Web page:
The only serious problem that I have observed in the community that to my mind has not yet been satisfactorily faced and solved is the whole ecumenical dimension of The Word of God. The unity and love that their common life of faith and prayer has brought about has grounded the community deeply in the Lord and truly made them one people. But they still have inherited the divisions that exist among the Churches, divisions with regard to sacraments and Church order especially. The Protestants in the community have come to appreciate the liturgy, the sacraments, celibacy and Mary and the Catholics have found greater respect for lay ministries. But it seems to me that the issue must be faced on a deeper level yet. The community cannot simply have individual relationships to the denominational Churches, without coming to some common understanding on the aspects of belief affecting sacraments and hierarchy. The community is a predominantly Catholic community (65% Catholic in membership, related to two parishes in Ann Arbor and to the diocese of Lansing) but with people of other Christian Churches as fully participating members of it. What it means to be an ecumenical community is going to have to be set forth more clearly, without face-saving ambiguity or vagueness and without watering down essential Christian doctrines affecting sacraments (e.g. Penance) and Church order (e.g. Pope and Bishops).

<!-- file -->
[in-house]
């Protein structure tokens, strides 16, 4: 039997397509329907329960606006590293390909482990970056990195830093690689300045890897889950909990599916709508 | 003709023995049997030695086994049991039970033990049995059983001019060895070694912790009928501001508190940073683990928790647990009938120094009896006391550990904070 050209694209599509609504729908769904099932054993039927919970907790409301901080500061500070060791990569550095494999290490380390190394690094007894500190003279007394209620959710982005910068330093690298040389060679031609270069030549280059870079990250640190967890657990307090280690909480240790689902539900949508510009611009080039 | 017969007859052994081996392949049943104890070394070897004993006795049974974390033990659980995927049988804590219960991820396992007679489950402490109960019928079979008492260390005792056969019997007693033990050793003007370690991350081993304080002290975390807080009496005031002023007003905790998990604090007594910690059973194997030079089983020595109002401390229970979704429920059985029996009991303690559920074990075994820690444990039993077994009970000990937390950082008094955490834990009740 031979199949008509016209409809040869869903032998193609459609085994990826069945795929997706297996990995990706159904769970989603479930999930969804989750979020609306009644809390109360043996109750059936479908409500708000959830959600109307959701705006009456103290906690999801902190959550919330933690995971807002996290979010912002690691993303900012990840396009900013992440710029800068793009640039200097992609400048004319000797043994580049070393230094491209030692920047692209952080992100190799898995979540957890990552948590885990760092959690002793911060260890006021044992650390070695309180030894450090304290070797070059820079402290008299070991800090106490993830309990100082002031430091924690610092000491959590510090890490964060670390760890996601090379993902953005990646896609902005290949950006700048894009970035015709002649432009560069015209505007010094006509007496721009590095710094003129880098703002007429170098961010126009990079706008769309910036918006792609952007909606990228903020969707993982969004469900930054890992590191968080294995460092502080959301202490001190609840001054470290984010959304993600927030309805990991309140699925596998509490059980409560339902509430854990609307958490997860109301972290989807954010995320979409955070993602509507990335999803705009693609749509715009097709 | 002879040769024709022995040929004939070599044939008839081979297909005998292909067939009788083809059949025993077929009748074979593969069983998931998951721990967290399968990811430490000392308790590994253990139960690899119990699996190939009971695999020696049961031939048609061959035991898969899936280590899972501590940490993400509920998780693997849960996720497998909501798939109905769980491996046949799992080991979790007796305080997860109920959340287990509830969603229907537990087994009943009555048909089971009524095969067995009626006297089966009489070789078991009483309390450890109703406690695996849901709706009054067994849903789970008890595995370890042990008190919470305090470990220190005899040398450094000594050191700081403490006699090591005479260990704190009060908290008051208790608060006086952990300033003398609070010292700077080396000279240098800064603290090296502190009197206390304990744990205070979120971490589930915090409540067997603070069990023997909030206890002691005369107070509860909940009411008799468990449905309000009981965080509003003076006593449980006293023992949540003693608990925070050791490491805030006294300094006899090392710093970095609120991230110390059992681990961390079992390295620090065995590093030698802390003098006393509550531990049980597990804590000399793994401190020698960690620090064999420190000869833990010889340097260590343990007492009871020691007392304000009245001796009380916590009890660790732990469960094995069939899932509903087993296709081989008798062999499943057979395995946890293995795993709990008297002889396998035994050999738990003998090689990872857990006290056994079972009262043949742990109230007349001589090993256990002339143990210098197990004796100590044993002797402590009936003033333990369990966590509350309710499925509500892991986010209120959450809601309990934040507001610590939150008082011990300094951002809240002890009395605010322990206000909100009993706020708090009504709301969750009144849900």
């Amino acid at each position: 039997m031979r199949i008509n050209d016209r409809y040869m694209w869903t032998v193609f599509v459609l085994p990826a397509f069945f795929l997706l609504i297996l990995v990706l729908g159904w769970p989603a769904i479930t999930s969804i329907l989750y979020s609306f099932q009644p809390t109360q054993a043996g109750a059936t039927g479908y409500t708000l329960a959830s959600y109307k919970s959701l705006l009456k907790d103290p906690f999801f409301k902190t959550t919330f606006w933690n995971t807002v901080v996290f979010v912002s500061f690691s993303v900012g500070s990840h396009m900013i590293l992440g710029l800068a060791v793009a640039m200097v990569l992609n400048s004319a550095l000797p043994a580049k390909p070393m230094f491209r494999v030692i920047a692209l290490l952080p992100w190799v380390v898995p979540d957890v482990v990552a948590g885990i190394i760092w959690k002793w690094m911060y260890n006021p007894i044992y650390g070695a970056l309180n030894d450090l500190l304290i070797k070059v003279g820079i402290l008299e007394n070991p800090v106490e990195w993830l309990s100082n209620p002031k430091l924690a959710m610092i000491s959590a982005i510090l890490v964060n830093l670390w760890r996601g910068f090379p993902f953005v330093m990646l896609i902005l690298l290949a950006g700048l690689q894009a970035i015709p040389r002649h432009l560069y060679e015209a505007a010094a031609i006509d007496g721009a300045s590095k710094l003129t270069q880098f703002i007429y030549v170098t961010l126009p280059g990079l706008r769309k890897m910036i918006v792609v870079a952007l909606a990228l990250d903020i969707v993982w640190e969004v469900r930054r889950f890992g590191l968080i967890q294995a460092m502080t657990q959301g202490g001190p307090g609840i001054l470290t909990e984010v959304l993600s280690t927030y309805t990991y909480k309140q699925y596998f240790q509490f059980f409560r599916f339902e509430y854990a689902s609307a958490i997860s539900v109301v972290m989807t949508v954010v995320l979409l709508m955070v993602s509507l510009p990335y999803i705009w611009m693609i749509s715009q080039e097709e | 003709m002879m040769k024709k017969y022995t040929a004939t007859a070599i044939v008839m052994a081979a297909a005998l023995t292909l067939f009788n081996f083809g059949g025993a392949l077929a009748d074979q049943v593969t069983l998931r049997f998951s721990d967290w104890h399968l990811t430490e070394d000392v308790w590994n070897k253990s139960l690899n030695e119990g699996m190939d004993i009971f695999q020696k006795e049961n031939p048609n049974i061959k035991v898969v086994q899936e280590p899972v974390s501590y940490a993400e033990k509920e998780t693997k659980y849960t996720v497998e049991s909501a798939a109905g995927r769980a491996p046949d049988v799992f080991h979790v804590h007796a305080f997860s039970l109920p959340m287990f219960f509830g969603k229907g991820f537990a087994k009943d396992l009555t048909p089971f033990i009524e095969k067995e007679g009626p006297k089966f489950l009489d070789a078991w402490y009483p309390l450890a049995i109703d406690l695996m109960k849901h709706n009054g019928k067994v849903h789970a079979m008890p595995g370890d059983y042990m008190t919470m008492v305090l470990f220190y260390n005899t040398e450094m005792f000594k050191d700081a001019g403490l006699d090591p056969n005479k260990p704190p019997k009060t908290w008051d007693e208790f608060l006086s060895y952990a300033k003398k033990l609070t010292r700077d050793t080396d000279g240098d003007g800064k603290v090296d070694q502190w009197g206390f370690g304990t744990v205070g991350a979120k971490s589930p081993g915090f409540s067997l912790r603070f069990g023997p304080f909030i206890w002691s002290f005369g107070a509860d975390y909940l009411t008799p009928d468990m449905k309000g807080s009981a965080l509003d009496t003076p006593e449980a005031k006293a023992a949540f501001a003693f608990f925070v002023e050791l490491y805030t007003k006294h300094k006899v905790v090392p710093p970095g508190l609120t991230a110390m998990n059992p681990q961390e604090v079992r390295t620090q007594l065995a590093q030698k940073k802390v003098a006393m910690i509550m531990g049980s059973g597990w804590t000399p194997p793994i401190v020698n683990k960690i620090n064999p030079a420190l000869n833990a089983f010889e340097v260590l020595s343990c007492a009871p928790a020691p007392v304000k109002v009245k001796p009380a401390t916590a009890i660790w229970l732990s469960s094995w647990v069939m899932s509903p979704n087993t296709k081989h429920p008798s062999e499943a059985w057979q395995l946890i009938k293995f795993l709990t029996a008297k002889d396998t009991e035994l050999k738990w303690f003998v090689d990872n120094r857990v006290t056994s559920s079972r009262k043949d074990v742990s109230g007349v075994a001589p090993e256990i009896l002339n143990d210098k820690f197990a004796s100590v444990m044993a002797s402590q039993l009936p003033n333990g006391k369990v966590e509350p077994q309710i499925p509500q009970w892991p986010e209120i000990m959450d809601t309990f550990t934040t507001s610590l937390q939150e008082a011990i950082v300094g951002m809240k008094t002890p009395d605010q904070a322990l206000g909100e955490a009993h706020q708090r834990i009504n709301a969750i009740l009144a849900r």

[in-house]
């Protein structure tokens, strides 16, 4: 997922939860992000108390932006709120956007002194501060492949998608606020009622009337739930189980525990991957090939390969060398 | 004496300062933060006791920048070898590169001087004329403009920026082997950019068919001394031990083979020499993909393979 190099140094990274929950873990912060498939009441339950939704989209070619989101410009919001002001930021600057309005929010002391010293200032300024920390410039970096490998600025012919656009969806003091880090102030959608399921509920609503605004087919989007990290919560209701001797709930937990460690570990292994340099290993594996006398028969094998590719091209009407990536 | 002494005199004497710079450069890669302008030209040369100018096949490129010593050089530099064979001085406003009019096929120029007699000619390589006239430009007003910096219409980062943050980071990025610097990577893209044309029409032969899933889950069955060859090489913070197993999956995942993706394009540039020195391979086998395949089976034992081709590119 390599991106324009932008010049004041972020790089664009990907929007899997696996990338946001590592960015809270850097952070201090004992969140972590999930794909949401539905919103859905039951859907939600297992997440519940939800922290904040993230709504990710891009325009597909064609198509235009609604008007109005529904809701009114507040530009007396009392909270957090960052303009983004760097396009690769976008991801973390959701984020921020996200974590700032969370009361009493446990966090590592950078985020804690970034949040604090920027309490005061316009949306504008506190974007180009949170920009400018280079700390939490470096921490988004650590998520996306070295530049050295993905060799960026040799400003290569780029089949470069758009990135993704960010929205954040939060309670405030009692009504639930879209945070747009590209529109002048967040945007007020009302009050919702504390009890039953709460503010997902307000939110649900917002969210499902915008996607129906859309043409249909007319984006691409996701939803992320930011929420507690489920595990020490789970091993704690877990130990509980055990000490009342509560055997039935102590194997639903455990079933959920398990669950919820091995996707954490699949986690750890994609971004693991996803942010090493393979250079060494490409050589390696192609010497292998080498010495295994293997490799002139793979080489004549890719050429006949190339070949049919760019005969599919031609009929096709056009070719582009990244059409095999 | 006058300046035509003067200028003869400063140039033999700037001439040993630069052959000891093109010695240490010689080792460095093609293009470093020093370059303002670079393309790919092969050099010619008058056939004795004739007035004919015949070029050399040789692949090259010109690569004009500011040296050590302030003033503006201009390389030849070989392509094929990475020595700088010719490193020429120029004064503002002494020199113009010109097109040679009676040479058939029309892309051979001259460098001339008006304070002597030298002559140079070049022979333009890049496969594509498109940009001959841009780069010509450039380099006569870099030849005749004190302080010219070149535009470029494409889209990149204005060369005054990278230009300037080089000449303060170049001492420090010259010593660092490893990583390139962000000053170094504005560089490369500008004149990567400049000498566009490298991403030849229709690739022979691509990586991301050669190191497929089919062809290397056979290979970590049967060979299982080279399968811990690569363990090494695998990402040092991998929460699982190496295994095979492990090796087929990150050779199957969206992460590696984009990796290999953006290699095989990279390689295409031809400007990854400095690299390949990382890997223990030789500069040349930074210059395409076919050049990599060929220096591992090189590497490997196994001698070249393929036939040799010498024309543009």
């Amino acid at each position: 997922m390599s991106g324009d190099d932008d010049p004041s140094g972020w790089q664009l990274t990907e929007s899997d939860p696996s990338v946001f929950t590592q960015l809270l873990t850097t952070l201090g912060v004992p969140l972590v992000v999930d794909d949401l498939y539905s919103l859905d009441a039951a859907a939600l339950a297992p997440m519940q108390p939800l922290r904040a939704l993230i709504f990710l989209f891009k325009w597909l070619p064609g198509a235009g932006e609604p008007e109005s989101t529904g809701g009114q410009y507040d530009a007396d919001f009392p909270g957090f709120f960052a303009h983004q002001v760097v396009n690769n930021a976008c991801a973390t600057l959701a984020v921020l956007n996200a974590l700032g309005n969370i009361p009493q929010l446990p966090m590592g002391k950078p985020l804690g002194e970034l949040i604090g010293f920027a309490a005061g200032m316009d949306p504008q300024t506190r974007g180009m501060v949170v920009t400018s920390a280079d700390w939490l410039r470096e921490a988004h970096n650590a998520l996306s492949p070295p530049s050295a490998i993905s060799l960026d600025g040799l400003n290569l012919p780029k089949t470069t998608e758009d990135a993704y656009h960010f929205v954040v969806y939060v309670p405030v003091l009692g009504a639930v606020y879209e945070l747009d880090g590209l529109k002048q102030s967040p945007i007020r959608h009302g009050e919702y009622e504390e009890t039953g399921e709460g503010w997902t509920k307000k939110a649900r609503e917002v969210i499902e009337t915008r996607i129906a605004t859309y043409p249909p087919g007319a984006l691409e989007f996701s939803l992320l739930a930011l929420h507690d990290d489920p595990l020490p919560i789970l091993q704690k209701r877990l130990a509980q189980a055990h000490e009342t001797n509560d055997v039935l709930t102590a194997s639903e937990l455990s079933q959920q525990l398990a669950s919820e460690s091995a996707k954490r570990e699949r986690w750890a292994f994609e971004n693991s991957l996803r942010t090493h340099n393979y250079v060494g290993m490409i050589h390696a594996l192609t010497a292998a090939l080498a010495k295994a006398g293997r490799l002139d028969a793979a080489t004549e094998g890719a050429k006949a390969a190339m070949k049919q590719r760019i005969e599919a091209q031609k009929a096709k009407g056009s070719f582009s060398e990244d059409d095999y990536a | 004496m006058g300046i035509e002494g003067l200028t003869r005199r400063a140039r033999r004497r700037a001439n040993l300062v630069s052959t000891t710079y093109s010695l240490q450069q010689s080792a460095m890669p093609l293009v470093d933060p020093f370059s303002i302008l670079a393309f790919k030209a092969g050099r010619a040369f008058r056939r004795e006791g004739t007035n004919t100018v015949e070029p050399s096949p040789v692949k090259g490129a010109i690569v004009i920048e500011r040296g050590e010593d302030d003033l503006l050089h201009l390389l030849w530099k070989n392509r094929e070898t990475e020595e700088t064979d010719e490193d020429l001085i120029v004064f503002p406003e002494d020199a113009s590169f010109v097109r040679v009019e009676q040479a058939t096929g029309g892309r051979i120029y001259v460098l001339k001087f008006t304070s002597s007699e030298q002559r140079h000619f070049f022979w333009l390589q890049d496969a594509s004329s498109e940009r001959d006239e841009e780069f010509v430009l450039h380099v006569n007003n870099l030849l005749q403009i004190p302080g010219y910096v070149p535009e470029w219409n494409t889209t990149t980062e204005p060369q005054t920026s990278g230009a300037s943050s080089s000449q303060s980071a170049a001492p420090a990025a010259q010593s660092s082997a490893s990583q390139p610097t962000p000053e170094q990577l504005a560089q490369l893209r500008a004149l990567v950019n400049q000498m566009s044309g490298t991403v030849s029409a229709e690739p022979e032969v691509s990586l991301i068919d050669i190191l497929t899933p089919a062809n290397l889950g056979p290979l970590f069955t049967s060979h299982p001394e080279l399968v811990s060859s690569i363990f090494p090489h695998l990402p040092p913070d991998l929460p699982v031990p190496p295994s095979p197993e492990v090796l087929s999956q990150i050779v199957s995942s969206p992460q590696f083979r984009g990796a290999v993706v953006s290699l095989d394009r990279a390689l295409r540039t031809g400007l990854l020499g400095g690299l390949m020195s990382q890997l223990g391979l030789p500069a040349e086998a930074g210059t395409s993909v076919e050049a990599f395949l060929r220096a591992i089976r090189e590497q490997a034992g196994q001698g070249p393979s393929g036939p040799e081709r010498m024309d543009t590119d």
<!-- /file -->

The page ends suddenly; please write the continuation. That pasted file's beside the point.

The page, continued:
I feel that the community is open to facing up to this question and able with the help of the Lord to see it through. And it is the only real question that I have to address to the community, the only area that did not seem to me to have been thoroughly thought through and prayed through.
“They are keenly aware of the fact that no Christian can go it alone, that no Christian can ever be a perfect man, a complete Christian, but that the only full Christian community can be such for only it is the Body of Christ, the family with all the gifts and workings of the Spirit that are given for the benefit of all.”
When all is said and done, the description above sounds even to me somewhat dry and bare -boned, without life and Spirit. But the simplicity of their life together, the solidity of their commitment, these things can only be experienced among them. Many of the students stay on at Ann Arbor after graduation simply in order to be members of this community. Others desire only part time work permanently, just earning what they need to live on and to support the community, so that they may spend more time working exclusively for the Lord_ All this is much more than a fad. It has involved a fidelity and personal realism that I have seldom seen anywhere before.
They have desired to give themselves over to a purpose and a mystery beyond imagination, the work of the Lord in their midst.